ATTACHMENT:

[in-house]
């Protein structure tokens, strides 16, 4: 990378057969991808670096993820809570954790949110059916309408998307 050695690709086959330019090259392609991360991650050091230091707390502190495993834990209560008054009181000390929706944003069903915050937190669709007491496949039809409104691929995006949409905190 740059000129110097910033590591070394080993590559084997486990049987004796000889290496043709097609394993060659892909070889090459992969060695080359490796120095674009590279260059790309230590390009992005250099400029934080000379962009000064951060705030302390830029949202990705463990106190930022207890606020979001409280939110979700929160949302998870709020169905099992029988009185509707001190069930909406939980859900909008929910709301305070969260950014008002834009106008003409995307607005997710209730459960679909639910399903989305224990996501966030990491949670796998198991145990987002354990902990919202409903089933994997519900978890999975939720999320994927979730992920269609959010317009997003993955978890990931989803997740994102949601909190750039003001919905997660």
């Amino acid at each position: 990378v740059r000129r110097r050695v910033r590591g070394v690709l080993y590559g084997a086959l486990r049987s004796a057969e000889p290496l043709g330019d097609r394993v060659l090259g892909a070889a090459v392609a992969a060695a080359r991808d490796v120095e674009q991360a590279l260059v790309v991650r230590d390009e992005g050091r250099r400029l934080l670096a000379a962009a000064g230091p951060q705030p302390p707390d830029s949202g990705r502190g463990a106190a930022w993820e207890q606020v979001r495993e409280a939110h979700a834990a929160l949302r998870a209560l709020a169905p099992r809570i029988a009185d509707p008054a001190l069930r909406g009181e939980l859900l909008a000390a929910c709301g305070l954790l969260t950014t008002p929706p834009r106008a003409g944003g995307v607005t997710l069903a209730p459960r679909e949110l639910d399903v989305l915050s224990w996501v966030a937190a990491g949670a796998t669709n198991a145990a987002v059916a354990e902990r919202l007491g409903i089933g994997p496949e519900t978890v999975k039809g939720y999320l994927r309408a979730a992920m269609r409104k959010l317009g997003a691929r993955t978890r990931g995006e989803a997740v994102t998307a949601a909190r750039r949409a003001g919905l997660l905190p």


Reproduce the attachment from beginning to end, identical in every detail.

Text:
[in-house]
């Protein structure tokens, strides 16, 4: 990378057969991808670096993820809570954790949110059916309408998307 050695690709086959330019090259392609991360991650050091230091707390502190495993834990209560008054009181000390929706944003069903915050937190669709007491496949039809409104691929995006949409905190 740059000129110097910033590591070394080993590559084997486990049987004796000889290496043709097609394993060659892909070889090459992969060695080359490796120095674009590279260059790309230590390009992005250099400029934080000379962009000064951060705030302390830029949202990705463990106190930022207890606020979001409280939110979700929160949302998870709020169905099992029988009185509707001190069930909406939980859900909008929910709301305070969260950014008002834009106008003409995307607005997710209730459960679909639910399903989305224990996501966030990491949670796998198991145990987002354990902990919202409903089933994997519900978890999975939720999320994927979730992920269609959010317009997003993955978890990931989803997740994102949601909190750039003001919905997660």
């Amino acid at each position: 990378v740059r000129r110097r050695v910033r590591g070394v690709l080993y590559g084997a086959l486990r049987s004796a057969e000889p290496l043709g330019d097609r394993v060659l090259g892909a070889a090459v392609a992969a060695a080359r991808d490796v120095e674009q991360a590279l260059v790309v991650r230590d390009e992005g050091r250099r400029l934080l670096a000379a962009a000064g230091p951060q705030p302390p707390d830029s949202g990705r502190g463990a106190a930022w993820e207890q606020v979001r495993e409280a939110h979700a834990a929160l949302r998870a209560l709020a169905p099992r809570i029988a009185d509707p008054a001190l069930r909406g009181e939980l859900l909008a000390a929910c709301g305070l954790l969260t950014t008002p929706p834009r106008a003409g944003g995307v607005t997710l069903a209730p459960r679909e949110l639910d399903v989305l915050s224990w996501v966030a937190a990491g949670a796998t669709n198991a145990a987002v059916a354990e902990r919202l007491g409903i089933g994997p496949e519900t978890v999975k039809g939720y999320l994927r309408a979730a992920m269609r409104k959010l317009g997003a691929r993955t978890r990931g995006e989803a997740v994102t998307a949601a909190r750039r949409a003001g919905l997660l905190p």